The University of Nebraska Medical Center will provide simulation training to rural health care providers that will benefit babies and moms when they need it most.
Funded by a grant from the Nebraska Department of Health and Human Services’ Office of Rural Health, the training will give rural providers the latest information and training on neonatal resuscitation and high-risk delivery.
Obstetrical and neonatal experts from UNMC, along with SIM-NE, the Nebraska Perinatal Quality Improvement Collaborative (NPQIC) and various community partners from across the state will be in West Point, Neb., on June 4 for a daylong training session. The team will provide lectures and skills labs and, using UNMC’s SIM-NE trucks, present two simulation experiences on neonatal resuscitation and high-risk delivery.
"We know many of our critical care hospitals are doing 50 to 100 deliveries a year," said Ann Anderson Berry, M.D., Ph.D., associate professor of pediatrics at UNMC and interim division chief of neonatology at Nebraska Medicine. "So, a nurse or provider might only see an infant that needs advanced resuscitation or a mom with complications once every three, five or seven years. And, taking their medical training and neonatal courses every two years probably doesn’t keep their skill set up to where they’d like it to be for high-risk, low-volume deliveries."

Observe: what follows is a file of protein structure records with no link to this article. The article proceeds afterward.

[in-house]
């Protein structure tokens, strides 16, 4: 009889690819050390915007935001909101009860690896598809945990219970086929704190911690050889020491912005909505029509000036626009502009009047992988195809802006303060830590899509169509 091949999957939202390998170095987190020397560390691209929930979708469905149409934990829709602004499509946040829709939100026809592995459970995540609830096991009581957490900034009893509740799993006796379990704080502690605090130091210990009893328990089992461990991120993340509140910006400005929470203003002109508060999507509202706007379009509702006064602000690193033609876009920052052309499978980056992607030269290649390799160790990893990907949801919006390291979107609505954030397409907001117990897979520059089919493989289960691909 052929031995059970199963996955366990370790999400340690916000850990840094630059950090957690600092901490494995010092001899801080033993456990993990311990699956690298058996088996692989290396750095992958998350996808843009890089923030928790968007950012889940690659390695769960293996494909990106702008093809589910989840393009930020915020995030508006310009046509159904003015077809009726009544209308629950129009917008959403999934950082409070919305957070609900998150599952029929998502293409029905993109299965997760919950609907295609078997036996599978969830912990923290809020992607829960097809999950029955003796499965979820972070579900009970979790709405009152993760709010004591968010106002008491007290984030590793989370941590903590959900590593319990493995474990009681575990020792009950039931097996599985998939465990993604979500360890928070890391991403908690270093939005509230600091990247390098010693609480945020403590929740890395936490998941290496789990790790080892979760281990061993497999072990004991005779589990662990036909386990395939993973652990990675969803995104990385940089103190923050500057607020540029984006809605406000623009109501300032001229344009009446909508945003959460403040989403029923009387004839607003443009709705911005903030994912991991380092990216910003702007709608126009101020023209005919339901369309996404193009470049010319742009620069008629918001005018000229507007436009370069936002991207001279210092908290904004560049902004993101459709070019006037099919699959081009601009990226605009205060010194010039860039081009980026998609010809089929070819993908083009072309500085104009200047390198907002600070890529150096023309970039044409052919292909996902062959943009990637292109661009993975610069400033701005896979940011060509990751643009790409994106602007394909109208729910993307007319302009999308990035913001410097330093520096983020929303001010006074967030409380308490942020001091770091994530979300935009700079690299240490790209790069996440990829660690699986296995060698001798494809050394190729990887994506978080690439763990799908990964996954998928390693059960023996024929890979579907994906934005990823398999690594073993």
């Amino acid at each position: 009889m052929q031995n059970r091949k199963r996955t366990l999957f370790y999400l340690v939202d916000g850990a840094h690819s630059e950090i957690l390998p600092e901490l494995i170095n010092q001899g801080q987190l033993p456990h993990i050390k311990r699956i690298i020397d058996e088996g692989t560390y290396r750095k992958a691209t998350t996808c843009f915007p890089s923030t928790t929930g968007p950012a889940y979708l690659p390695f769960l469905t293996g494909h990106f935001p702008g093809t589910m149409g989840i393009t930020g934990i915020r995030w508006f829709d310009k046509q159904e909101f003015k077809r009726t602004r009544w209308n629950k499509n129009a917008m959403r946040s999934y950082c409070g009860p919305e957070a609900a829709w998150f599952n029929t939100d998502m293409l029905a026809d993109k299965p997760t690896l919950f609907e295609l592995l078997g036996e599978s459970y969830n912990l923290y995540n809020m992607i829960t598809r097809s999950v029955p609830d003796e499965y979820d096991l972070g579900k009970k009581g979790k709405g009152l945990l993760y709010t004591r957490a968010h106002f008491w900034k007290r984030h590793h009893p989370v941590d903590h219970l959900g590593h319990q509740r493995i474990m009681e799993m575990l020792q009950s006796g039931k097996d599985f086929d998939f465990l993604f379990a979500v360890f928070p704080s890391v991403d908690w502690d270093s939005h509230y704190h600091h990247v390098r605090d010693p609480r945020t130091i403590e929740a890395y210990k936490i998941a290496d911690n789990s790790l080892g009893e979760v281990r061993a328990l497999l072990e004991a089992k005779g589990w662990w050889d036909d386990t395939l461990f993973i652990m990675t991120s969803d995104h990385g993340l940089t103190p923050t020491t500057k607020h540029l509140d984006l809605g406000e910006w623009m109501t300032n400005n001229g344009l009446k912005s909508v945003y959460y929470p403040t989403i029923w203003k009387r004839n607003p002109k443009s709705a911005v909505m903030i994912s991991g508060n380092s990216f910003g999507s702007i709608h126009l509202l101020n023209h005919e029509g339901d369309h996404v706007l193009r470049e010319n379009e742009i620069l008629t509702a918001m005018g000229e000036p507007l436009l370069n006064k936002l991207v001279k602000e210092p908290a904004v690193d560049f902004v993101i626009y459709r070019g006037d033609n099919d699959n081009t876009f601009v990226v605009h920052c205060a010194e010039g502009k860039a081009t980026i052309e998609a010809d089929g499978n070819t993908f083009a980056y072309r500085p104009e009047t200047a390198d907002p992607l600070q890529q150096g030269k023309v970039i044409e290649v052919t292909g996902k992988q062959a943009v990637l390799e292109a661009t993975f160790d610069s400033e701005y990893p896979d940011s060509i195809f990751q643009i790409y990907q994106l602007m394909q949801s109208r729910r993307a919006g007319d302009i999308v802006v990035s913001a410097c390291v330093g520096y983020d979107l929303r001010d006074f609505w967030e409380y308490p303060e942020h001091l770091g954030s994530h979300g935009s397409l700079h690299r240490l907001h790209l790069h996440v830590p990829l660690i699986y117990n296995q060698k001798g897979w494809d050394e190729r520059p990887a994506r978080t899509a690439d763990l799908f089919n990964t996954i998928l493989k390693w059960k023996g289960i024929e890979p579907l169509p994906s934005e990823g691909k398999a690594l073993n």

The team plans to fill that gap by offering training in Nebraska communities so up to 35 people per session can work and train together to refresh their skills. "They’ll be able to practice on simulation mannequins so they are ready for the next high-risk delivery that walks into their hospital," Dr. Anderson Berry said.
The team anticipates doing one training session per month through 2018. In its first outing, training was provided in Crete, Neb.
In West Point, the June 4 daylong training will run from 8 a.m. to about 4 p.m. at Saint Francis Memorial Hospital. For more information, contact Peggy Brown, NPQIC program administrator.
"It’s such a nice statewide collaboration," Dr. Anderson Berry said. "And, more importantly, it could make a big difference in the health outcomes for mom and baby."
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